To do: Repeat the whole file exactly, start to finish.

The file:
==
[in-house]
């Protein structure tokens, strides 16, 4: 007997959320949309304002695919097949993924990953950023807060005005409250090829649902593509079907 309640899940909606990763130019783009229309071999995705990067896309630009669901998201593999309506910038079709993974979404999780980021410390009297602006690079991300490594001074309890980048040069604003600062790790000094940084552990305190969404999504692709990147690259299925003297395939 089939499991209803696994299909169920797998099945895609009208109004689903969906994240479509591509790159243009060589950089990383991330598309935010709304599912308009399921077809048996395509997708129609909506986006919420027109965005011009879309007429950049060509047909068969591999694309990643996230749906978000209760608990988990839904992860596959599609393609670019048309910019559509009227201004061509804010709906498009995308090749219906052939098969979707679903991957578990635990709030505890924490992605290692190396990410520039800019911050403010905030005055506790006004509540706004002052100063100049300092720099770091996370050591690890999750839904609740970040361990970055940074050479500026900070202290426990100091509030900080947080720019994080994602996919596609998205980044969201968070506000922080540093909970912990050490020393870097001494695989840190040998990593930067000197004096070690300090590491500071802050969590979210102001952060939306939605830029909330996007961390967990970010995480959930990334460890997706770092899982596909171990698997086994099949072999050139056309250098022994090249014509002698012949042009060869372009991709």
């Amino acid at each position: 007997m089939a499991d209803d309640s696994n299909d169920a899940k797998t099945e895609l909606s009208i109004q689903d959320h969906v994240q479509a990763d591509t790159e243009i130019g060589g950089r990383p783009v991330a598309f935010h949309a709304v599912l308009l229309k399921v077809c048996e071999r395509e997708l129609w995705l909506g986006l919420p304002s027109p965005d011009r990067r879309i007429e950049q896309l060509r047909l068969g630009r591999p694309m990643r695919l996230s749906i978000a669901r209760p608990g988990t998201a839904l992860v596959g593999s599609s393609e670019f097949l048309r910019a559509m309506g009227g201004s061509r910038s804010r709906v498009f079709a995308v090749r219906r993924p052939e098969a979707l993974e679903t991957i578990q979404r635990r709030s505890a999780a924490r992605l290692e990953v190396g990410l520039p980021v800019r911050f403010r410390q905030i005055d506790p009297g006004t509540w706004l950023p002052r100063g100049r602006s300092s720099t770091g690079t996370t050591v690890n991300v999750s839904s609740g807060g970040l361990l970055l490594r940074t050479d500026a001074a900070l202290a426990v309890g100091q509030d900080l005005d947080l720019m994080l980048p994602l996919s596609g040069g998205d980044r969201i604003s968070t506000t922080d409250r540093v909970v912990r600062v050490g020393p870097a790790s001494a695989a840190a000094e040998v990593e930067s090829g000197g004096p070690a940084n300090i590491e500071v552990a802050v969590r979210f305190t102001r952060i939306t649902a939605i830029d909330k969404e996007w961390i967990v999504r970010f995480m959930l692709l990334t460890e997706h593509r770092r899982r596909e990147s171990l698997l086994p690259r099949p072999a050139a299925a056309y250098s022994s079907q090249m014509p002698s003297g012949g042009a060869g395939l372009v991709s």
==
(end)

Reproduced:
[in-house]
């Protein structure tokens, strides 16, 4: 007997959320949309304002695919097949993924990953950023807060005005409250090829649902593509079907 309640899940909606990763130019783009229309071999995705990067896309630009669901998201593999309506910038079709993974979404999780980021410390009297602006690079991300490594001074309890980048040069604003600062790790000094940084552990305190969404999504692709990147690259299925003297395939 089939499991209803696994299909169920797998099945895609009208109004689903969906994240479509591509790159243009060589950089990383991330598309935010709304599912308009399921077809048996395509997708129609909506986006919420027109965005011009879309007429950049060509047909068969591999694309990643996230749906978000209760608990988990839904992860596959599609393609670019048309910019559509009227201004061509804010709906498009995308090749219906052939098969979707679903991957578990635990709030505890924490992605290692190396990410520039800019911050403010905030005055506790006004509540706004002052100063100049300092720099770091996370050591690890999750839904609740970040361990970055940074050479500026900070202290426990100091509030900080947080720019994080994602996919596609998205980044969201968070506000922080540093909970912990050490020393870097001494695989840190040998990593930067000197004096070690300090590491500071802050969590979210102001952060939306939605830029909330996007961390967990970010995480959930990334460890997706770092899982596909171990698997086994099949072999050139056309250098022994090249014509002698012949042009060869372009991709």
């Amino acid at each position: 007997m089939a499991d209803d309640s696994n299909d169920a899940k797998t099945e895609l909606s009208i109004q689903d959320h969906v994240q479509a990763d591509t790159e243009i130019g060589g950089r990383p783009v991330a598309f935010h949309a709304v599912l308009l229309k399921v077809c048996e071999r395509e997708l129609w995705l909506g986006l919420p304002s027109p965005d011009r990067r879309i007429e950049q896309l060509r047909l068969g630009r591999p694309m990643r695919l996230s749906i978000a669901r209760p608990g988990t998201a839904l992860v596959g593999s599609s393609e670019f097949l048309r910019a559509m309506g009227g201004s061509r910038s804010r709906v498009f079709a995308v090749r219906r993924p052939e098969a979707l993974e679903t991957i578990q979404r635990r709030s505890a999780a924490r992605l290692e990953v190396g990410l520039p980021v800019r911050f403010r410390q905030i005055d506790p009297g006004t509540w706004l950023p002052r100063g100049r602006s300092s720099t770091g690079t996370t050591v690890n991300v999750s839904s609740g807060g970040l361990l970055l490594r940074t050479d500026a001074a900070l202290a426990v309890g100091q509030d900080l005005d947080l720019m994080l980048p994602l996919s596609g040069g998205d980044r969201i604003s968070t506000t922080d409250r540093v909970v912990r600062v050490g020393p870097a790790s001494a695989a840190a000094e040998v990593e930067s090829g000197g004096p070690a940084n300090i590491e500071v552990a802050v969590r979210f305190t102001r952060i939306t649902a939605i830029d909330k969404e996007w961390i967990v999504r970010f995480m959930l692709l990334t460890e997706h593509r770092r899982r596909e990147s171990l698997l086994p690259r099949p072999a050139a299925a056309y250098s022994s079907q090249m014509p002698s003297g012949g042009a060869g395939l372009v991709s």